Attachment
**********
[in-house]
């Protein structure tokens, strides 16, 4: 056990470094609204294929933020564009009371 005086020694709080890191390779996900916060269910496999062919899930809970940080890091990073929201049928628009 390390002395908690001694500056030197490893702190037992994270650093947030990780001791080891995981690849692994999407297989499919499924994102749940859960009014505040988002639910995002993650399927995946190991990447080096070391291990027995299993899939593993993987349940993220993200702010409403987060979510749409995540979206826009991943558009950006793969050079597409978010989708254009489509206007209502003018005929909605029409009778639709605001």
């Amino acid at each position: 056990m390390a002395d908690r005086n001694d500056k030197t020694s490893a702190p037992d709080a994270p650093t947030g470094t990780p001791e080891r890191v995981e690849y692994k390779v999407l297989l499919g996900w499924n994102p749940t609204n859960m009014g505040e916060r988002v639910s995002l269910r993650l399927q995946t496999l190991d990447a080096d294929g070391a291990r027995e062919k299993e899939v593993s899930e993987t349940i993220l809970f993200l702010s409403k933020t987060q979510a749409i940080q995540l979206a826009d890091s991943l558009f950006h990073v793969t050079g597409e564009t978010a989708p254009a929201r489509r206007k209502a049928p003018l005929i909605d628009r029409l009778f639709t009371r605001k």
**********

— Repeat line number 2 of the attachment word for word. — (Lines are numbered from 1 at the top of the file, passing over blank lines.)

């Protein structure tokens, strides 16, 4: 056990470094609204294929933020564009009371 005086020694709080890191390779996900916060269910496999062919899930809970940080890091990073929201049928628009 390390002395908690001694500056030197490893702190037992994270650093947030990780001791080891995981690849692994999407297989499919499924994102749940859960009014505040988002639910995002993650399927995946190991990447080096070391291990027995299993899939593993993987349940993220993200702010409403987060979510749409995540979206826009991943558009950006793969050079597409978010989708254009489509206007209502003018005929909605029409009778639709605001």